Residents in nearly all counties in upstate New York are recommended to wear masks due to high case numbers of COVID-19, continuing a trend observed since mid-April, according to new data released Friday by the Centers for Disease Control and Prevention .
As of Friday, 54 of the state’s 62 counties, up from 45 a week ago, are classified by the CDC as having “high” community levels of the coronavirus.
The CDC uses a “high,” “medium,” and “low” classification determined by the number of new cases in the county per 100,000 population over the past seven days; the number of new hospital admissions with COVID-19 in the last seven days per 100,000 people; and the percentage of staffed inpatient beds occupied by patients with COVID-19 over a seven-day average.
As of Friday, there is only one county in the state — Orange — that has a low rating. In western New York, Chautauqua, Cattaraugus and Alleghany counties were upgraded to high from moderate this week, while Cayuga, Madison, Cortland, Hamilton and Sullivan counties were downgraded to moderate from high last week.” in this week.
At a “high” level, the CDC recommends wearing masks in indoor public areas and on public transportation. There is currently no local mask requirement in these areas, aside from nationwide mask requirements in bus and train stations, prisons, state-regulated care facilities and homeless shelters. Recently, the Albany County Health Department again recommended masks in indoor public places.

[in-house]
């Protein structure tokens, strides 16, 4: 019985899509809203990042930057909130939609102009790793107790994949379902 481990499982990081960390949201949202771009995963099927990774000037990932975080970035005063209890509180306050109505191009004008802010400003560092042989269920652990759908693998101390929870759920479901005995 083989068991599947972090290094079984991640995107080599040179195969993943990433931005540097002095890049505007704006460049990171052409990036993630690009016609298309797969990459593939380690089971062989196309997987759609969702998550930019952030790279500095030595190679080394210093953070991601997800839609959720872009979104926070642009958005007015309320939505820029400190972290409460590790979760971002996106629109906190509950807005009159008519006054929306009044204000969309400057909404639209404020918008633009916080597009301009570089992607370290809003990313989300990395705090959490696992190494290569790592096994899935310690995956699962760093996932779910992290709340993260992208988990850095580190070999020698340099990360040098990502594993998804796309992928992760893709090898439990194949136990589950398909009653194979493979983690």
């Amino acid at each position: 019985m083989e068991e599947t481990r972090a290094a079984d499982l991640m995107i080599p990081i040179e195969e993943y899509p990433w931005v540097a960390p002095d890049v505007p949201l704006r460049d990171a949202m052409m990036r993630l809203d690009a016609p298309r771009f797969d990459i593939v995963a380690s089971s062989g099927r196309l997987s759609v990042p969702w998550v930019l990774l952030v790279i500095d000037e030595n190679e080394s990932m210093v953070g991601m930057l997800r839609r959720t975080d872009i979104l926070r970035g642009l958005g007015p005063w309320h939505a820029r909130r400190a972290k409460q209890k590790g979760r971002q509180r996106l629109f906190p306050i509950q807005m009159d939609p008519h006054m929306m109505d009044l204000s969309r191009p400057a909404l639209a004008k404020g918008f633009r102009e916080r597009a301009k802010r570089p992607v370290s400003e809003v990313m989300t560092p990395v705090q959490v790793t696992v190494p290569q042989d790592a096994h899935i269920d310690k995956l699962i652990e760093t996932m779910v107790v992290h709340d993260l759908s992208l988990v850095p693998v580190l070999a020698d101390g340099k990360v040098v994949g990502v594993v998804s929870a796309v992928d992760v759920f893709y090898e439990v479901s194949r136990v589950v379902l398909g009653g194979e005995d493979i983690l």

The number of “high” counties has steadily increased since mid-April, beginning with those in Central New York, the region that was the first in New York to confirm cases causing a new BA.2 omicron subvariant, identified as BA. 2.12 is known. State officials said so at the time.
Statewide, there are 297 counties with “high” levels of COVID-19, according to the CDC, up from 137 a week ago. The vast majority of “high” counties are in the Northeast.
According to state data released Thursday by Gov. Kathy Hochul’s office, the seven-day average of COVID-19 cases per 100,000 residents in the state was 48.99, down slightly from a week ago. In recent weeks, health officials in New York and other states have begun using cases per 100,000 people, rather than the more traditional positive percentage of those tested, as a more accurate way of measuring infection rates.